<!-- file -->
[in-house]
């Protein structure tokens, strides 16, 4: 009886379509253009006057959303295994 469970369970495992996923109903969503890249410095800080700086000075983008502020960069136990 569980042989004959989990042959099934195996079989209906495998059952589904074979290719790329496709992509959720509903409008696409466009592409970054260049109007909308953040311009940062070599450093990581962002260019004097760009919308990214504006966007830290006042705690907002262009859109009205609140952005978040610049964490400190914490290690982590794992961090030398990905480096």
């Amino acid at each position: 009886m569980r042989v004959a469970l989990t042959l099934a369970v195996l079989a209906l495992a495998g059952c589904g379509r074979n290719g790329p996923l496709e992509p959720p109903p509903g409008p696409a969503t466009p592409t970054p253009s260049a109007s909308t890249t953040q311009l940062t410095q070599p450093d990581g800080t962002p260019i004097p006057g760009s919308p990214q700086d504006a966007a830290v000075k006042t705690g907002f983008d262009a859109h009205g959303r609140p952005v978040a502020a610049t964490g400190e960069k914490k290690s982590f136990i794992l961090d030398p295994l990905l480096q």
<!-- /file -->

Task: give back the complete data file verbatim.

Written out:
[in-house]
């Protein structure tokens, strides 16, 4: 009886379509253009006057959303295994 469970369970495992996923109903969503890249410095800080700086000075983008502020960069136990 569980042989004959989990042959099934195996079989209906495998059952589904074979290719790329496709992509959720509903409008696409466009592409970054260049109007909308953040311009940062070599450093990581962002260019004097760009919308990214504006966007830290006042705690907002262009859109009205609140952005978040610049964490400190914490290690982590794992961090030398990905480096």
């Amino acid at each position: 009886m569980r042989v004959a469970l989990t042959l099934a369970v195996l079989a209906l495992a495998g059952c589904g379509r074979n290719g790329p996923l496709e992509p959720p109903p509903g409008p696409a969503t466009p592409t970054p253009s260049a109007s909308t890249t953040q311009l940062t410095q070599p450093d990581g800080t962002p260019i004097p006057g760009s919308p990214q700086d504006a966007a830290v000075k006042t705690g907002f983008d262009a859109h009205g959303r609140p952005v978040a502020a610049t964490g400190e960069k914490k290690s982590f136990i794992l961090d030398p295994l990905l480096q």